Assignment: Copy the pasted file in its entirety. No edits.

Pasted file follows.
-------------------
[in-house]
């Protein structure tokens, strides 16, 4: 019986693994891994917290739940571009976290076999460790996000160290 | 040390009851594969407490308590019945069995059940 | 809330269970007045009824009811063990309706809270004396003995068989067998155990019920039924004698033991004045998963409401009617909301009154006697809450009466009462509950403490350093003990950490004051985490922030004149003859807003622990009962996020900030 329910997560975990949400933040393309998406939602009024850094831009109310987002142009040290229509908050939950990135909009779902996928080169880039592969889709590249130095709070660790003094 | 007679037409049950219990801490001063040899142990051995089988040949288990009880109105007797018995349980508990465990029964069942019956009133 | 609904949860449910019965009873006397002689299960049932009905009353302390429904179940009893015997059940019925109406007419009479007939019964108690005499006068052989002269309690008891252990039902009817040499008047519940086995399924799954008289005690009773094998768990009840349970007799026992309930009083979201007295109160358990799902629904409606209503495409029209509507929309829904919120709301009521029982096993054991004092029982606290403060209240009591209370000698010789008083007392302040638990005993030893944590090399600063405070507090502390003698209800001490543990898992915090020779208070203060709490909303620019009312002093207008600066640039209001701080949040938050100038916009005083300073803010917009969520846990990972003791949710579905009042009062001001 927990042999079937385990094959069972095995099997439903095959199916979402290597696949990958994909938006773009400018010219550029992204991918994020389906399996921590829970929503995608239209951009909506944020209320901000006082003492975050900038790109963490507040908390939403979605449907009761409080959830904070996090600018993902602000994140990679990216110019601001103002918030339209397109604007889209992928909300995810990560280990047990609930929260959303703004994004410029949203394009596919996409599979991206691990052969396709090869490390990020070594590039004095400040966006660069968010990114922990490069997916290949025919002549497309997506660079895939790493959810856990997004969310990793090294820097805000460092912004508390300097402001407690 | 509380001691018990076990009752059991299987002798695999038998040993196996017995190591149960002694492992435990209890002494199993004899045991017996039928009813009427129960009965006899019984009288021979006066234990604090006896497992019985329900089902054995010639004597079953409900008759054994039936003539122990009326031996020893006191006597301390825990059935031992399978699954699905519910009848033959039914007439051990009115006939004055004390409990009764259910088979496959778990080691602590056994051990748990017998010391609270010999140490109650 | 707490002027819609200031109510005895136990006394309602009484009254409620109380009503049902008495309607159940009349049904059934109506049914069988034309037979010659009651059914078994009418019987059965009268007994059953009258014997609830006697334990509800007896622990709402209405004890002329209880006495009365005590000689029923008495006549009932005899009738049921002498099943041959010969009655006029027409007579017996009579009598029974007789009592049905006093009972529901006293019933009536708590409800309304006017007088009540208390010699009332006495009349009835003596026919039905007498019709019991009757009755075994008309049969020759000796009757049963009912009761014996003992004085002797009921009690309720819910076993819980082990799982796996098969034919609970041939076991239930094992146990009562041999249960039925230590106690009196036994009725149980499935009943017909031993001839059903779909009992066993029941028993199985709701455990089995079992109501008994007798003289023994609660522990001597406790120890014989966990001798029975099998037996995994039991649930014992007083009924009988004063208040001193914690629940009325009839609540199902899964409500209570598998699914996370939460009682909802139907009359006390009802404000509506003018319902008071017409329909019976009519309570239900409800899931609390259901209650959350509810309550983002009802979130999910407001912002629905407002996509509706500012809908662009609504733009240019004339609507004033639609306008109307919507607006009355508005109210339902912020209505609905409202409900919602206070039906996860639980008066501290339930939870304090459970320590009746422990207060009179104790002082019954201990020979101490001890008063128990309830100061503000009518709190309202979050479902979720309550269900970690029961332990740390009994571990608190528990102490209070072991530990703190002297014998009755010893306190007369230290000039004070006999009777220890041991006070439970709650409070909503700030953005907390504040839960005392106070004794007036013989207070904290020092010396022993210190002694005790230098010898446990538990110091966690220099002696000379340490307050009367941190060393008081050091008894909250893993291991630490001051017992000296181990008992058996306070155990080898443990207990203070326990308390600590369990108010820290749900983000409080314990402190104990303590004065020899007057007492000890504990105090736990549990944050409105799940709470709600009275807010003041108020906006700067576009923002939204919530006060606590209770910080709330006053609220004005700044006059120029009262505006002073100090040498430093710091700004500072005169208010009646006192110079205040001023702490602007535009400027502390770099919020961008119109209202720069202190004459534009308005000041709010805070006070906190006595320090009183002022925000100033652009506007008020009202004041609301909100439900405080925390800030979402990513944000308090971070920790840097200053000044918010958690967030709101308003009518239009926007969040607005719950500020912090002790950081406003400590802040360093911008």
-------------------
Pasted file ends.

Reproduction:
[in-house]
């Protein structure tokens, strides 16, 4: 019986693994891994917290739940571009976290076999460790996000160290 | 040390009851594969407490308590019945069995059940 | 809330269970007045009824009811063990309706809270004396003995068989067998155990019920039924004698033991004045998963409401009617909301009154006697809450009466009462509950403490350093003990950490004051985490922030004149003859807003622990009962996020900030 329910997560975990949400933040393309998406939602009024850094831009109310987002142009040290229509908050939950990135909009779902996928080169880039592969889709590249130095709070660790003094 | 007679037409049950219990801490001063040899142990051995089988040949288990009880109105007797018995349980508990465990029964069942019956009133 | 609904949860449910019965009873006397002689299960049932009905009353302390429904179940009893015997059940019925109406007419009479007939019964108690005499006068052989002269309690008891252990039902009817040499008047519940086995399924799954008289005690009773094998768990009840349970007799026992309930009083979201007295109160358990799902629904409606209503495409029209509507929309829904919120709301009521029982096993054991004092029982606290403060209240009591209370000698010789008083007392302040638990005993030893944590090399600063405070507090502390003698209800001490543990898992915090020779208070203060709490909303620019009312002093207008600066640039209001701080949040938050100038916009005083300073803010917009969520846990990972003791949710579905009042009062001001 927990042999079937385990094959069972095995099997439903095959199916979402290597696949990958994909938006773009400018010219550029992204991918994020389906399996921590829970929503995608239209951009909506944020209320901000006082003492975050900038790109963490507040908390939403979605449907009761409080959830904070996090600018993902602000994140990679990216110019601001103002918030339209397109604007889209992928909300995810990560280990047990609930929260959303703004994004410029949203394009596919996409599979991206691990052969396709090869490390990020070594590039004095400040966006660069968010990114922990490069997916290949025919002549497309997506660079895939790493959810856990997004969310990793090294820097805000460092912004508390300097402001407690 | 509380001691018990076990009752059991299987002798695999038998040993196996017995190591149960002694492992435990209890002494199993004899045991017996039928009813009427129960009965006899019984009288021979006066234990604090006896497992019985329900089902054995010639004597079953409900008759054994039936003539122990009326031996020893006191006597301390825990059935031992399978699954699905519910009848033959039914007439051990009115006939004055004390409990009764259910088979496959778990080691602590056994051990748990017998010391609270010999140490109650 | 707490002027819609200031109510005895136990006394309602009484009254409620109380009503049902008495309607159940009349049904059934109506049914069988034309037979010659009651059914078994009418019987059965009268007994059953009258014997609830006697334990509800007896622990709402209405004890002329209880006495009365005590000689029923008495006549009932005899009738049921002498099943041959010969009655006029027409007579017996009579009598029974007789009592049905006093009972529901006293019933009536708590409800309304006017007088009540208390010699009332006495009349009835003596026919039905007498019709019991009757009755075994008309049969020759000796009757049963009912009761014996003992004085002797009921009690309720819910076993819980082990799982796996098969034919609970041939076991239930094992146990009562041999249960039925230590106690009196036994009725149980499935009943017909031993001839059903779909009992066993029941028993199985709701455990089995079992109501008994007798003289023994609660522990001597406790120890014989966990001798029975099998037996995994039991649930014992007083009924009988004063208040001193914690629940009325009839609540199902899964409500209570598998699914996370939460009682909802139907009359006390009802404000509506003018319902008071017409329909019976009519309570239900409800899931609390259901209650959350509810309550983002009802979130999910407001912002629905407002996509509706500012809908662009609504733009240019004339609507004033639609306008109307919507607006009355508005109210339902912020209505609905409202409900919602206070039906996860639980008066501290339930939870304090459970320590009746422990207060009179104790002082019954201990020979101490001890008063128990309830100061503000009518709190309202979050479902979720309550269900970690029961332990740390009994571990608190528990102490209070072991530990703190002297014998009755010893306190007369230290000039004070006999009777220890041991006070439970709650409070909503700030953005907390504040839960005392106070004794007036013989207070904290020092010396022993210190002694005790230098010898446990538990110091966690220099002696000379340490307050009367941190060393008081050091008894909250893993291991630490001051017992000296181990008992058996306070155990080898443990207990203070326990308390600590369990108010820290749900983000409080314990402190104990303590004065020899007057007492000890504990105090736990549990944050409105799940709470709600009275807010003041108020906006700067576009923002939204919530006060606590209770910080709330006053609220004005700044006059120029009262505006002073100090040498430093710091700004500072005169208010009646006192110079205040001023702490602007535009400027502390770099919020961008119109209202720069202190004459534009308005000041709010805070006070906190006595320090009183002022925000100033652009506007008020009202004041609301909100439900405080925390800030979402990513944000308090971070920790840097200053000044918010958690967030709101308003009518239009926007969040607005719950500020912090002790950081406003400590802040360093911008």